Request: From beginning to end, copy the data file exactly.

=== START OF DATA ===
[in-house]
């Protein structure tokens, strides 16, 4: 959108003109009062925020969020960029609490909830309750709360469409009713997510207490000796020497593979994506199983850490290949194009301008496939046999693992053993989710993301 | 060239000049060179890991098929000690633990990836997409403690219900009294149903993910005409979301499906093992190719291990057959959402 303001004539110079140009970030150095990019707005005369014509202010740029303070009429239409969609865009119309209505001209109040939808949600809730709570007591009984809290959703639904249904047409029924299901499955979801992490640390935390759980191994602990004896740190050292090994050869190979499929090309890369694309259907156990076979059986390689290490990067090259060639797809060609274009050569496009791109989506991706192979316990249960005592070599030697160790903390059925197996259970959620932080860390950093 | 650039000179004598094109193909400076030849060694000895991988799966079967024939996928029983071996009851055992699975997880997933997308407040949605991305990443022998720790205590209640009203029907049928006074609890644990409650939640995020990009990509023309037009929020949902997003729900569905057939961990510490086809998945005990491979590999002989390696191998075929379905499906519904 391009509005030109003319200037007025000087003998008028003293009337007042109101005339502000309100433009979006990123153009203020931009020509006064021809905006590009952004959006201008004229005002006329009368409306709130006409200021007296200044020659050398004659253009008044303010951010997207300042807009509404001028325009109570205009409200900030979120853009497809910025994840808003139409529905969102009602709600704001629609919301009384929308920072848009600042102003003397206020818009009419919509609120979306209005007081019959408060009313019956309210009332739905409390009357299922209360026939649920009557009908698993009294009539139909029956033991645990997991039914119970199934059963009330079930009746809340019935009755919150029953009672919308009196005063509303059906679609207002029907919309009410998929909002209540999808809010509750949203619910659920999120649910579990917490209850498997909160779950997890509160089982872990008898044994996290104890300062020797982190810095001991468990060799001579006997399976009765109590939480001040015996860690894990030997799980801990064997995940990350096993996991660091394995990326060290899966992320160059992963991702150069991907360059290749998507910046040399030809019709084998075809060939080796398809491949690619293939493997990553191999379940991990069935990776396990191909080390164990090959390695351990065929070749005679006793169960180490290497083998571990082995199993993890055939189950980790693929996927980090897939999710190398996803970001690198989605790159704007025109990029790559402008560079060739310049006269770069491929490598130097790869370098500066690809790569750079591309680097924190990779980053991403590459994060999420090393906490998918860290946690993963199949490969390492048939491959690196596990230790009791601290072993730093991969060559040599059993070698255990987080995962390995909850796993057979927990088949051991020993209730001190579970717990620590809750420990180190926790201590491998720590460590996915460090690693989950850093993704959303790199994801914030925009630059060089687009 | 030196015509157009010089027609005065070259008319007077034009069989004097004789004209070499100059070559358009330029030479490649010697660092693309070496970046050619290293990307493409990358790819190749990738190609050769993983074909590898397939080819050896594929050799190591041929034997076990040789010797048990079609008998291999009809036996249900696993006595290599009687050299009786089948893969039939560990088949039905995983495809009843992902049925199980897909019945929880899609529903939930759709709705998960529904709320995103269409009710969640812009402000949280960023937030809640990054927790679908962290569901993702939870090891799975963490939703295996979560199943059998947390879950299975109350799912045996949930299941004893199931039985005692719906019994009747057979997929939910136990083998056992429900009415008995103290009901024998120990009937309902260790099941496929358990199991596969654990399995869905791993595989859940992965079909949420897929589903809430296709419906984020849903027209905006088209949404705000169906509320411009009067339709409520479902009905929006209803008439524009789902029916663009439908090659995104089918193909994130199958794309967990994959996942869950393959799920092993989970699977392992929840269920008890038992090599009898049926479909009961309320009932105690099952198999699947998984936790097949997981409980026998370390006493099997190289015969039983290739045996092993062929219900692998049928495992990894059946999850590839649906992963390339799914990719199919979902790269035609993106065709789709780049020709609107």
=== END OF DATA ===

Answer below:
[in-house]
């Protein structure tokens, strides 16, 4: 959108003109009062925020969020960029609490909830309750709360469409009713997510207490000796020497593979994506199983850490290949194009301008496939046999693992053993989710993301 | 060239000049060179890991098929000690633990990836997409403690219900009294149903993910005409979301499906093992190719291990057959959402 303001004539110079140009970030150095990019707005005369014509202010740029303070009429239409969609865009119309209505001209109040939808949600809730709570007591009984809290959703639904249904047409029924299901499955979801992490640390935390759980191994602990004896740190050292090994050869190979499929090309890369694309259907156990076979059986390689290490990067090259060639797809060609274009050569496009791109989506991706192979316990249960005592070599030697160790903390059925197996259970959620932080860390950093 | 650039000179004598094109193909400076030849060694000895991988799966079967024939996928029983071996009851055992699975997880997933997308407040949605991305990443022998720790205590209640009203029907049928006074609890644990409650939640995020990009990509023309037009929020949902997003729900569905057939961990510490086809998945005990491979590999002989390696191998075929379905499906519904 391009509005030109003319200037007025000087003998008028003293009337007042109101005339502000309100433009979006990123153009203020931009020509006064021809905006590009952004959006201008004229005002006329009368409306709130006409200021007296200044020659050398004659253009008044303010951010997207300042807009509404001028325009109570205009409200900030979120853009497809910025994840808003139409529905969102009602709600704001629609919301009384929308920072848009600042102003003397206020818009009419919509609120979306209005007081019959408060009313019956309210009332739905409390009357299922209360026939649920009557009908698993009294009539139909029956033991645990997991039914119970199934059963009330079930009746809340019935009755919150029953009672919308009196005063509303059906679609207002029907919309009410998929909002209540999808809010509750949203619910659920999120649910579990917490209850498997909160779950997890509160089982872990008898044994996290104890300062020797982190810095001991468990060799001579006997399976009765109590939480001040015996860690894990030997799980801990064997995940990350096993996991660091394995990326060290899966992320160059992963991702150069991907360059290749998507910046040399030809019709084998075809060939080796398809491949690619293939493997990553191999379940991990069935990776396990191909080390164990090959390695351990065929070749005679006793169960180490290497083998571990082995199993993890055939189950980790693929996927980090897939999710190398996803970001690198989605790159704007025109990029790559402008560079060739310049006269770069491929490598130097790869370098500066690809790569750079591309680097924190990779980053991403590459994060999420090393906490998918860290946690993963199949490969390492048939491959690196596990230790009791601290072993730093991969060559040599059993070698255990987080995962390995909850796993057979927990088949051991020993209730001190579970717990620590809750420990180190926790201590491998720590460590996915460090690693989950850093993704959303790199994801914030925009630059060089687009 | 030196015509157009010089027609005065070259008319007077034009069989004097004789004209070499100059070559358009330029030479490649010697660092693309070496970046050619290293990307493409990358790819190749990738190609050769993983074909590898397939080819050896594929050799190591041929034997076990040789010797048990079609008998291999009809036996249900696993006595290599009687050299009786089948893969039939560990088949039905995983495809009843992902049925199980897909019945929880899609529903939930759709709705998960529904709320995103269409009710969640812009402000949280960023937030809640990054927790679908962290569901993702939870090891799975963490939703295996979560199943059998947390879950299975109350799912045996949930299941004893199931039985005692719906019994009747057979997929939910136990083998056992429900009415008995103290009901024998120990009937309902260790099941496929358990199991596969654990399995869905791993595989859940992965079909949420897929589903809430296709419906984020849903027209905006088209949404705000169906509320411009009067339709409520479902009905929006209803008439524009789902029916663009439908090659995104089918193909994130199958794309967990994959996942869950393959799920092993989970699977392992929840269920008890038992090599009898049926479909009961309320009932105690099952198999699947998984936790097949997981409980026998370390006493099997190289015969039983290739045996092993062929219900692998049928495992990894059946999850590839649906992963390339799914990719199919979902790269035609993106065709789709780049020709609107």